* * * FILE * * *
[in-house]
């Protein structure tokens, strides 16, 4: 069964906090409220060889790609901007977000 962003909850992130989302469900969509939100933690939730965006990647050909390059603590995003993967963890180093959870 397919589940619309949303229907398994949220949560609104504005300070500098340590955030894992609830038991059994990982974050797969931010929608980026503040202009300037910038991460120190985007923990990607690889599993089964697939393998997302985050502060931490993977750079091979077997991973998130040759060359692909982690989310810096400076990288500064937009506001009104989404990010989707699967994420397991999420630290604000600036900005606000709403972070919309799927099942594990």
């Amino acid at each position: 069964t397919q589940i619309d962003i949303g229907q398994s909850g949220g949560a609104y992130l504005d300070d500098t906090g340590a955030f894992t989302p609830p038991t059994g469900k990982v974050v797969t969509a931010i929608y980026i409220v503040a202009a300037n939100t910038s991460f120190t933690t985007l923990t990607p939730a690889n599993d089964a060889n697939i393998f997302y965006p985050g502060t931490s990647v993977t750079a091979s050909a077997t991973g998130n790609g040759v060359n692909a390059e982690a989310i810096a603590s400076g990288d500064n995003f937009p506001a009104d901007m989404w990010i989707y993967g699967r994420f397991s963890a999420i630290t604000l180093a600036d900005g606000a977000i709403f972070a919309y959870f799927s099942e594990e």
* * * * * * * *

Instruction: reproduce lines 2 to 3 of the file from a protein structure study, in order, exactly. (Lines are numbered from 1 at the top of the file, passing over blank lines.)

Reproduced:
């Protein structure tokens, strides 16, 4: 069964906090409220060889790609901007977000 962003909850992130989302469900969509939100933690939730965006990647050909390059603590995003993967963890180093959870 397919589940619309949303229907398994949220949560609104504005300070500098340590955030894992609830038991059994990982974050797969931010929608980026503040202009300037910038991460120190985007923990990607690889599993089964697939393998997302985050502060931490993977750079091979077997991973998130040759060359692909982690989310810096400076990288500064937009506001009104989404990010989707699967994420397991999420630290604000600036900005606000709403972070919309799927099942594990």
């Amino acid at each position: 069964t397919q589940i619309d962003i949303g229907q398994s909850g949220g949560a609104y992130l504005d300070d500098t906090g340590a955030f894992t989302p609830p038991t059994g469900k990982v974050v797969t969509a931010i929608y980026i409220v503040a202009a300037n939100t910038s991460f120190t933690t985007l923990t990607p939730a690889n599993d089964a060889n697939i393998f997302y965006p985050g502060t931490s990647v993977t750079a091979s050909a077997t991973g998130n790609g040759v060359n692909a390059e982690a989310i810096a603590s400076g990288d500064n995003f937009p506001a009104d901007m989404w990010i989707y993967g699967r994420f397991s963890a999420i630290t604000l180093a600036d900005g606000a977000i709403f972070a919309y959870f799927s099942e594990e």